Perfect for when you’re on the bench?
Championship Manager 2011 For iPad : Once the preserve of those willing to spend hundreds fine-tuning their home PCs with the latest RAM modules and processors, these days even a pleasant walk in the countryside can harbour the more sedate thrills of football management. Predictably enough, such a development offers both pros and cons.
Firstly, the trend in recent years has been to follow avenues of increasingly excruciating detail. Labyrinthine training regimes, manager conversations — that kind of thing. Lacking the processing grunt to deal with the minuscule amount of difference such interaction would have made to proceedings in any case, this is very much a trading card game in disguise. In fact, contract talks aren’t even handled by players directly, as the chairman is left to thrash out deals in some board room with each player’s agent. And perhaps some kind of whip. The distraction of press conferences aside then, Championship Manager 2011 offers a welcome release from everyday drudgery.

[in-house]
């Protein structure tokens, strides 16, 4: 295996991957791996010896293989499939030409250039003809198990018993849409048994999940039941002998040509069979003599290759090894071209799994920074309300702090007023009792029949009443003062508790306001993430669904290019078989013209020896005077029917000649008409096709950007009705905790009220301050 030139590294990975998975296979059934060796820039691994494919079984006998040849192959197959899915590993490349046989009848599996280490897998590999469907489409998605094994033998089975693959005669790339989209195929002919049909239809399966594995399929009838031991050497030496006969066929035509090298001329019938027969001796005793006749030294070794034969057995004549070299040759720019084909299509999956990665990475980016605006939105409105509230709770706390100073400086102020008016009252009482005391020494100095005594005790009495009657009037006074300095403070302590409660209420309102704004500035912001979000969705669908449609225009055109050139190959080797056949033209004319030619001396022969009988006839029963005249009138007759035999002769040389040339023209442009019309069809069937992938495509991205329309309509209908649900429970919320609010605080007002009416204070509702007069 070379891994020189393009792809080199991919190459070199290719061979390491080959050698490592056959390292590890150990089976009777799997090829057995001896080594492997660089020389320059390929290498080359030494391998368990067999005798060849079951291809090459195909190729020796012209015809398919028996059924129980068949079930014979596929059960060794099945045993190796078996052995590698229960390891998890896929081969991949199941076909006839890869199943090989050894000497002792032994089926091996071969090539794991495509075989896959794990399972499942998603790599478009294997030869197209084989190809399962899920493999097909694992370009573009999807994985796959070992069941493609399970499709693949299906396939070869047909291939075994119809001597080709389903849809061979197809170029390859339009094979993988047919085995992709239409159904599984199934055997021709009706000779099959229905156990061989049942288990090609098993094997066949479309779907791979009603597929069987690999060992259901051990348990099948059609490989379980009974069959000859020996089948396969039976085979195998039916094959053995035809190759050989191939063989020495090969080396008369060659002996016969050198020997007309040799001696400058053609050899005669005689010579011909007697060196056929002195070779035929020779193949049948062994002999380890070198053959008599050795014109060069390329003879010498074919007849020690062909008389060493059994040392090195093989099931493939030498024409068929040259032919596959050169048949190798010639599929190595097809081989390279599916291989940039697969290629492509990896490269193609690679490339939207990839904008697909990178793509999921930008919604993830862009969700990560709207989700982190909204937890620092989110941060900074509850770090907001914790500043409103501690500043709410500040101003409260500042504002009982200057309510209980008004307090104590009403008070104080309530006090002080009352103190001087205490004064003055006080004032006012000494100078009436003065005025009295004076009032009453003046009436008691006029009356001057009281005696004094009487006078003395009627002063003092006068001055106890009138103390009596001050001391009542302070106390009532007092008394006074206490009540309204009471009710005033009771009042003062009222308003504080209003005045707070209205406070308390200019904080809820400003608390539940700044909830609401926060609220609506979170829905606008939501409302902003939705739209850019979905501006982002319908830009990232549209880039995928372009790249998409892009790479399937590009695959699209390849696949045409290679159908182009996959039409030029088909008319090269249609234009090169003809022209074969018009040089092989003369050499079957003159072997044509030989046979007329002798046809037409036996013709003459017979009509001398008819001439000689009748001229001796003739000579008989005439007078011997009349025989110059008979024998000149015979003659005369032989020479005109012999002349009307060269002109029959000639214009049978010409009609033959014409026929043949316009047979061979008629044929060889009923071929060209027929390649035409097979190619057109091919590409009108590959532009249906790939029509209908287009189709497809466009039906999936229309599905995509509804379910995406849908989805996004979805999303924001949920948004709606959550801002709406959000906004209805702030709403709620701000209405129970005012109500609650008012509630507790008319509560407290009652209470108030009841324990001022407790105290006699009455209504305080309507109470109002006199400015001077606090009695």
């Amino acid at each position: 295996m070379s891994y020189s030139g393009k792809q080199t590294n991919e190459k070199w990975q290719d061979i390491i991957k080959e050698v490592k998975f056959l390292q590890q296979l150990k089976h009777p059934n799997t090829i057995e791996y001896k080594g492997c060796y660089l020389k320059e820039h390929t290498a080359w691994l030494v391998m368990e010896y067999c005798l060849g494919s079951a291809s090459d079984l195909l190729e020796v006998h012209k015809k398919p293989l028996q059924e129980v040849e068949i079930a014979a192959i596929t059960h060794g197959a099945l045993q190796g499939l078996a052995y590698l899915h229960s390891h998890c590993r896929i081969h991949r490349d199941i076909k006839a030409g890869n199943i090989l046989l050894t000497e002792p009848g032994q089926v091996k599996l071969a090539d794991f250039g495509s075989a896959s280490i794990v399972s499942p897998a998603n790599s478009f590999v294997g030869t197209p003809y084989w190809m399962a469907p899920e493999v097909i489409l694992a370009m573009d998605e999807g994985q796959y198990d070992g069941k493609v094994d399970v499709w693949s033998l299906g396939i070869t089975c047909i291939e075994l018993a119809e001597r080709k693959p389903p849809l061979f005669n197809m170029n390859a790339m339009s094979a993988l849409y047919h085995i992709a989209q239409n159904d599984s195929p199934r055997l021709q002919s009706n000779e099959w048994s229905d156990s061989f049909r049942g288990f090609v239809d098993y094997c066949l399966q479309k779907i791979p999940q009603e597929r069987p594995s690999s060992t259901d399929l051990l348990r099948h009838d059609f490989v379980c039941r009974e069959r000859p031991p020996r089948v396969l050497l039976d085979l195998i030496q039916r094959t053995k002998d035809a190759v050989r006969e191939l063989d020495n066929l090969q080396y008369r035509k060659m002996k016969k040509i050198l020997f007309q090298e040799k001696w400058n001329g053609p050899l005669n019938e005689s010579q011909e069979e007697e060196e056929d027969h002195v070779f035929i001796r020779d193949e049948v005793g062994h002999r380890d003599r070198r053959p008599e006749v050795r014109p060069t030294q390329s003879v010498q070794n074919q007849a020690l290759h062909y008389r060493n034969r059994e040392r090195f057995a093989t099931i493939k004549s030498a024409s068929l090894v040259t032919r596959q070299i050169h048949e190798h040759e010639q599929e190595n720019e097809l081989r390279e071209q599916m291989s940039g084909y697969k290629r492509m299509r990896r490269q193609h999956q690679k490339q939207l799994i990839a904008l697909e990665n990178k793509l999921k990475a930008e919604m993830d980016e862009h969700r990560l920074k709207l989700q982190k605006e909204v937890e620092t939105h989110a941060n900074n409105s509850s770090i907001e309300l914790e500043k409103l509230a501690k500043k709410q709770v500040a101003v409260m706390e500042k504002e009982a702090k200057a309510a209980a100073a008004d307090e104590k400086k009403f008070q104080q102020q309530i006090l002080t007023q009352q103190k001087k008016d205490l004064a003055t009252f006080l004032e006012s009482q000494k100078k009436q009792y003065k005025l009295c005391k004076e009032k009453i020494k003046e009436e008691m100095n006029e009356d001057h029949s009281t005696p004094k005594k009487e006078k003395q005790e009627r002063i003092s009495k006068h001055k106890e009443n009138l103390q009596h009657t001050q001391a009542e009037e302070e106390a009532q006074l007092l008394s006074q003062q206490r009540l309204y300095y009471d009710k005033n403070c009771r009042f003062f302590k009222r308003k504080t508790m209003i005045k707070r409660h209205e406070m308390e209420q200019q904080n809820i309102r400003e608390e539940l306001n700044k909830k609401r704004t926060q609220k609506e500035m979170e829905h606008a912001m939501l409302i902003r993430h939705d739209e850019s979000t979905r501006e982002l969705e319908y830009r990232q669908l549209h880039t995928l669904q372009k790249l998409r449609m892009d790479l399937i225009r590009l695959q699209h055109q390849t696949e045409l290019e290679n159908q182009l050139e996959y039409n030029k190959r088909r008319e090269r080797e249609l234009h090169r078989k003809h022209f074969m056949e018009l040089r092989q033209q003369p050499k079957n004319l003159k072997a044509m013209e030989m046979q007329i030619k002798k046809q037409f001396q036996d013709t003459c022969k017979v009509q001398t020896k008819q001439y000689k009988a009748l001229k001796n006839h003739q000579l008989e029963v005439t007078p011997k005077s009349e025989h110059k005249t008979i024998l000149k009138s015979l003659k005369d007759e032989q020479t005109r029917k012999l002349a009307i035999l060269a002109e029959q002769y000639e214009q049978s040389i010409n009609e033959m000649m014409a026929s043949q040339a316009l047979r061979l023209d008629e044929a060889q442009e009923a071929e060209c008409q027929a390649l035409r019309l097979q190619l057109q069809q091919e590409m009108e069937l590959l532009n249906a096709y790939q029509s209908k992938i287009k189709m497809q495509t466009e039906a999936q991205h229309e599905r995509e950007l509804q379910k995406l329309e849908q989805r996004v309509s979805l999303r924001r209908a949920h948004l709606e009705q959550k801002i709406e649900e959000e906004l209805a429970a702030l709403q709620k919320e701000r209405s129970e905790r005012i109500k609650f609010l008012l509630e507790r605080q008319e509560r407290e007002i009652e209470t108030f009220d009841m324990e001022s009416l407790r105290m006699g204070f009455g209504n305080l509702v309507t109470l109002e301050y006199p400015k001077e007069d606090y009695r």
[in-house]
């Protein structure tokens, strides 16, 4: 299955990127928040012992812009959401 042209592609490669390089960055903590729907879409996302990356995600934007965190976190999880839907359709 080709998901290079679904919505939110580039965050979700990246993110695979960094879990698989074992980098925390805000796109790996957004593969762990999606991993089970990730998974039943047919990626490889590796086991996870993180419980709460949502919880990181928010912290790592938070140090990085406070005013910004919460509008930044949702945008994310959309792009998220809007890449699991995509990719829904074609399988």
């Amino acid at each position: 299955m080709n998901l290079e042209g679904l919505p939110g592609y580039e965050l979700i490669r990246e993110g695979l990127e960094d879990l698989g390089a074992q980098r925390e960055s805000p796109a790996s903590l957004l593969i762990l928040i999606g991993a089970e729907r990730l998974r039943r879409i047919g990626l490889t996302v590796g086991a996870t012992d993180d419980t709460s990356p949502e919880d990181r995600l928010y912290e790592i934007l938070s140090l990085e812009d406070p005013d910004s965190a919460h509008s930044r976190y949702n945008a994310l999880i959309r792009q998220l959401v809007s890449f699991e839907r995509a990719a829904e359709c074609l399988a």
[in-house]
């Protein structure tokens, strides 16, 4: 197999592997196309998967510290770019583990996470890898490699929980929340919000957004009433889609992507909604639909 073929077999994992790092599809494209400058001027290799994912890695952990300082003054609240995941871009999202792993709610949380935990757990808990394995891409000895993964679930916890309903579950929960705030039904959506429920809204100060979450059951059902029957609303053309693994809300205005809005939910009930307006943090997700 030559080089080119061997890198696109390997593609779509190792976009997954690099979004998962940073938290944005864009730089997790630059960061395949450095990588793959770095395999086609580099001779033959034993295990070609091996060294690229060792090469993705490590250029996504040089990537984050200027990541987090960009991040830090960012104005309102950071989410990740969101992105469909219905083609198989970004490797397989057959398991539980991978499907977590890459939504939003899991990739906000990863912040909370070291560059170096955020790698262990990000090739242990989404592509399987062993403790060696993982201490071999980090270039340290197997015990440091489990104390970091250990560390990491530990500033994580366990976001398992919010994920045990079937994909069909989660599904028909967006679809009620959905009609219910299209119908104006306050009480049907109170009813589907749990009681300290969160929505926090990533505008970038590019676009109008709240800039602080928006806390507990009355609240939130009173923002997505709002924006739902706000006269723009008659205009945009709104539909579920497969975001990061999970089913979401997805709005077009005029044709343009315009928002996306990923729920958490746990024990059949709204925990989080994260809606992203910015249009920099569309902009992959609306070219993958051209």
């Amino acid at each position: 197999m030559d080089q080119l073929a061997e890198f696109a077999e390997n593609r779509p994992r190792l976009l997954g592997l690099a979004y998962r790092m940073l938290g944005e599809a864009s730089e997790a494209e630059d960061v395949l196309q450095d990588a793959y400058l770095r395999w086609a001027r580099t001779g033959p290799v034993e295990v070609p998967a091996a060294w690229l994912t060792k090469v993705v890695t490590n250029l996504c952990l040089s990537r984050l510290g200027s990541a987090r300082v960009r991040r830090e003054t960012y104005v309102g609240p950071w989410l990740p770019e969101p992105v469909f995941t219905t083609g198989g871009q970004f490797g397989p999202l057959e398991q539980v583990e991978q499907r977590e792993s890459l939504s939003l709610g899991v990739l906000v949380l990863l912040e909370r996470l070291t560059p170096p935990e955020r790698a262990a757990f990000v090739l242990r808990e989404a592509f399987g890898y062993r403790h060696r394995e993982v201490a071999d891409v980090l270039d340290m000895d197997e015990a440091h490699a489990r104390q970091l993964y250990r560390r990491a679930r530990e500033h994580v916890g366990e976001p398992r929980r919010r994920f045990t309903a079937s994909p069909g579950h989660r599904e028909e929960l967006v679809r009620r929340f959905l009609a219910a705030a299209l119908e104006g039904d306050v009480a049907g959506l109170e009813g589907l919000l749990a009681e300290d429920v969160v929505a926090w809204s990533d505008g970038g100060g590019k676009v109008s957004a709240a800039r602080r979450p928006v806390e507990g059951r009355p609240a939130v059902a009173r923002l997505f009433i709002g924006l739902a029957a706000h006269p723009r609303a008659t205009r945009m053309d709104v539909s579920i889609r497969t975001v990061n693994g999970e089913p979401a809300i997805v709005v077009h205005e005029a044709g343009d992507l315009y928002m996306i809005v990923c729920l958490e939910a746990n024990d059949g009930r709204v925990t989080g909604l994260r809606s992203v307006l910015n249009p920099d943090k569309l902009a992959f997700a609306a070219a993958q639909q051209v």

Sadly though, various issues crop up to spoil the experience, precisely because space, both physical and digital, proves limited.
Firstly, players are restricted to first team action only, preventing you from delving into youth development or international management. Secondly, as transfers have the aforementioned degree of indirectness to their structure, negotiations must be entered into in single file lest your team sign four left-backs by accident. The transfer market too, seems a little unrealistic; all but the most prized assets can be tempted away from their respective clubs for easily affordable rates. Players hoping to accumulate more than a single season of play, too, may be disappointed at the prevalence of crashes after that time period.
Other, smaller complaints may focus upon the insistence BG5 shows on rating players upon their revised percentage scale, rather than something more memorable. Lacking any facility to compare players directly, you’re often forced into superhuman feats of memory. Or perhaps an inability to ignore email messages. Regardless, the fact CM 2011 has secured second place in handheld management, besides that undertaken at home, is evident on this showing.